Yeah, it's that real.

My Odelia Grey books are contracted for 3 more books with those contracts ending close to my retirement. I have plans for new things and might even extend the Odelia series in a new format. And the Granny books are chugging along nicely.  Even with publishing being chaotic, I'm hoping that my writing income will continue and will supplement my retirement income.  At least that's the plan.

OMG! I just realized that if I'm moving back to Massachusetts I'll have to become a Boston Red Sox fan. There's just no way around that. It's a requirement. And I don't even like baseball. If they find that out, will they deny me residence?

Aside from the baseball thing,
it's going to be WICKED AWESOME.
I just know it!




Wednesday, August 27, 2014

Bullets and Burgers for Your Little Princess

The simpler days.
This morning, before I even had coffee in hand or had fed my cats, I learned of this tragic story on Facebook: A 9 year old girl shot and killed a shooting instructor with an Uzi.

Huh? Clearly the dust bunnies of sleep were clouding my senses.

I read the story again. Then checked it out on the Internet knowing that sometimes stuff on Facebook cannot be relied upon for accuracy.

Nope. It was true according to several dependable news sources.  Here's CNN's account so you can check it for yourself: http://www.cnn.com/2014/08/26/us/arizona-girl-fatal-shooting-accident/index.html

In a nutshell, a little girl on vacation with her parents was learning how to fire an automatic gun at a shooting range not far from Las Vegas. The shoot range is called Bullets and Burgers. (I didn't make that name up although it does sound right out of a novel.) The instructor was teaching her how to properly stand and fire and after a couple of single shots gave her the green light to set it to full automatic.  It was the last thing he ever did.

Apparently, on full auto the gun recoiled in the child's hands and bullets struck the instructor in the head, killing him.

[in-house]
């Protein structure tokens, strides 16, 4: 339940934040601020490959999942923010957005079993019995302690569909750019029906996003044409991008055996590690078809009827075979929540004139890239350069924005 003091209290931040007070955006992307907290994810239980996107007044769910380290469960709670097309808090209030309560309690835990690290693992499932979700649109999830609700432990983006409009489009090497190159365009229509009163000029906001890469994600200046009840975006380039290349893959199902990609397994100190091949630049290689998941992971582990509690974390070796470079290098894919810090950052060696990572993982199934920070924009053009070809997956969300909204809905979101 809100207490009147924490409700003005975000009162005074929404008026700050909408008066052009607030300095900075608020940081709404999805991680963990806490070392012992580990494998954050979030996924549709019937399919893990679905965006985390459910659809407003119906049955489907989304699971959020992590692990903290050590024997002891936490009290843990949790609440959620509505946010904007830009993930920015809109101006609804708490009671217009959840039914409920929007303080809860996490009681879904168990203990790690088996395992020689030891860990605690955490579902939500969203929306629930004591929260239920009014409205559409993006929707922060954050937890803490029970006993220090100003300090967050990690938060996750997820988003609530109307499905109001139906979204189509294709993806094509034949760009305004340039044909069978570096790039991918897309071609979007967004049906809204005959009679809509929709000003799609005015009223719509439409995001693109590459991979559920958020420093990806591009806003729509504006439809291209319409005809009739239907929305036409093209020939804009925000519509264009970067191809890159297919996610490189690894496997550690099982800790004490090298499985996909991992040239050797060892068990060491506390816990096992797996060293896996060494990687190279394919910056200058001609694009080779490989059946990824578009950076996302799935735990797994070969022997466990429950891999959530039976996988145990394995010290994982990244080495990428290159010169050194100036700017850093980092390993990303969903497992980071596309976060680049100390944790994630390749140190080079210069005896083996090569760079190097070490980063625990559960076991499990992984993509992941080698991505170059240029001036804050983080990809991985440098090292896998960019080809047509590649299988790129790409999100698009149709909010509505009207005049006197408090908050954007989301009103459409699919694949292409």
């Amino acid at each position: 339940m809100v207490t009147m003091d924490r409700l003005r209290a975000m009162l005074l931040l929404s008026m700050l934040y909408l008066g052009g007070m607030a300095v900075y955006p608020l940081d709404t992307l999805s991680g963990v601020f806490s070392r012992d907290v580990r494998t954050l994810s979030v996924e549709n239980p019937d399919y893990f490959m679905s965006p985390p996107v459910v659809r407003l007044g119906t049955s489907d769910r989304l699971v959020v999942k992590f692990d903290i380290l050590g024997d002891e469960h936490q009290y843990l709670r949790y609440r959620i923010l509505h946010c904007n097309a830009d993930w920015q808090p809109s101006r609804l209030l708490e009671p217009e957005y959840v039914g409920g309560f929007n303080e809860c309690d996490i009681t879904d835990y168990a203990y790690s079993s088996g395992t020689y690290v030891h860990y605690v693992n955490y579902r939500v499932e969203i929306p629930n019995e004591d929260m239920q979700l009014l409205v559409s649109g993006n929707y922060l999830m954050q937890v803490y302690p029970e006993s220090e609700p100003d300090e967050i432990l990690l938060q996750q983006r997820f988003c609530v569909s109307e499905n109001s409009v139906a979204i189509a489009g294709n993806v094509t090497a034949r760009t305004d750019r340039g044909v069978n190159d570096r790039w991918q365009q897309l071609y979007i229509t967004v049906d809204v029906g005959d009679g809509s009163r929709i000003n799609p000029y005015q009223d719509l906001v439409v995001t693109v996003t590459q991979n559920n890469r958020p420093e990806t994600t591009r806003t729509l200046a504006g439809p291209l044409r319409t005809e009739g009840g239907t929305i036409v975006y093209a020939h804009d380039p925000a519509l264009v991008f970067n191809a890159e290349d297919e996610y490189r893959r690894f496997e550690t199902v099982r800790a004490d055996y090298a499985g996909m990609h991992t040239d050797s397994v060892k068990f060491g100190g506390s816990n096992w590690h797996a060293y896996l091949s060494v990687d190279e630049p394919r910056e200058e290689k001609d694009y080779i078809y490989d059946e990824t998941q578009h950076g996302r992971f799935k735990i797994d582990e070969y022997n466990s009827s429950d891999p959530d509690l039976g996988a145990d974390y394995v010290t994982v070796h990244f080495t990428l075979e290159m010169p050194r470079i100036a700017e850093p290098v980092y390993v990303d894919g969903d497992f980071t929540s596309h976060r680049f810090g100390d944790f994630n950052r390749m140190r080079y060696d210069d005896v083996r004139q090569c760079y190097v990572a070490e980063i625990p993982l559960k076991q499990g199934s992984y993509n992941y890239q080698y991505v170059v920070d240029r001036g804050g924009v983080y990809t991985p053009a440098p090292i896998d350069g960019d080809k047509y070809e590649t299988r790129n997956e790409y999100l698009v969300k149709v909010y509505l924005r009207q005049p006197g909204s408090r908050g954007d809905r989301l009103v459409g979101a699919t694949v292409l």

First of all, let me say that while I am not a gun enthusiast, I do believe that stable and screened citizens should have the right to own registered firearms. And I fully believe that if you do own a gun you should be fully trained on how to use it, store it, and care for it.  I do not believe in these fools who make political statements by carrying automatic rifles into public places.

I'm even okay with parents teaching or having someone teach their child how to shoot a rifle. After all, many children grow up in areas where hunting is part of their culture and they learn the proper way to handle a gun at an early age.  According to the story, children 8 and up can shoot at this range with parental approval and supervision.

But a fucking UZI!  At nine years old! Is this child being shipped off to fight in the Israeli army? Are international drug cartels threatening her neighborhood and she's its only hope? Was Disneyland closed?

Proudly recording their little girl's summer fun, the parents got it all on video. That's some spectacular home movie footage! I guarantee no one will be yawning or shooting spit balls during that day's show 'n tell. She'll be a hit in her local elementary school, especially after all the horror of school shootings. Everyone will want to be her emergency buddy, even the teacher. She might even earn a badge if she's in Girl Scouts. She can sell cookies at gun point.

Really, parents?!  A fucking UZI!  I know we want our girls to be strong and fearless and confident, but a FUCKING UZI?!

I can't say FUCKING UZI enough this morning. Really, I can't.

There is so much tragedy here on so many levels:

1) An innocent man lost his life;
2) An innocent child took a life and will have to live with that for the rest of her life;
3) Some parents need a serious reality check, maybe even a lobotomy, and these parents should start saving now for all the therapy that child is going to need. And, yes, in this case, it is the parents' fault.

I know that stun guns come in pink. I wonder if  Uzi's also have a pretty in pink line. Maybe there's a special edition with princess stickers or the Hello Kitty logo. They could call it Hello, Killy.

I'm going to get another cup of coffee now... I need to turn my attention back to the murder mystery I'm writing, which seems like child's play after this. 

Yes, that pun was intended.

Wednesday, August 20, 2014

Just Say Thank You And Move Along

Last night I had an opportunity to pay it forward. This is a simple principle and one I like to exercise as often as possible since so many people have been generous to me over the years in lots of different ways.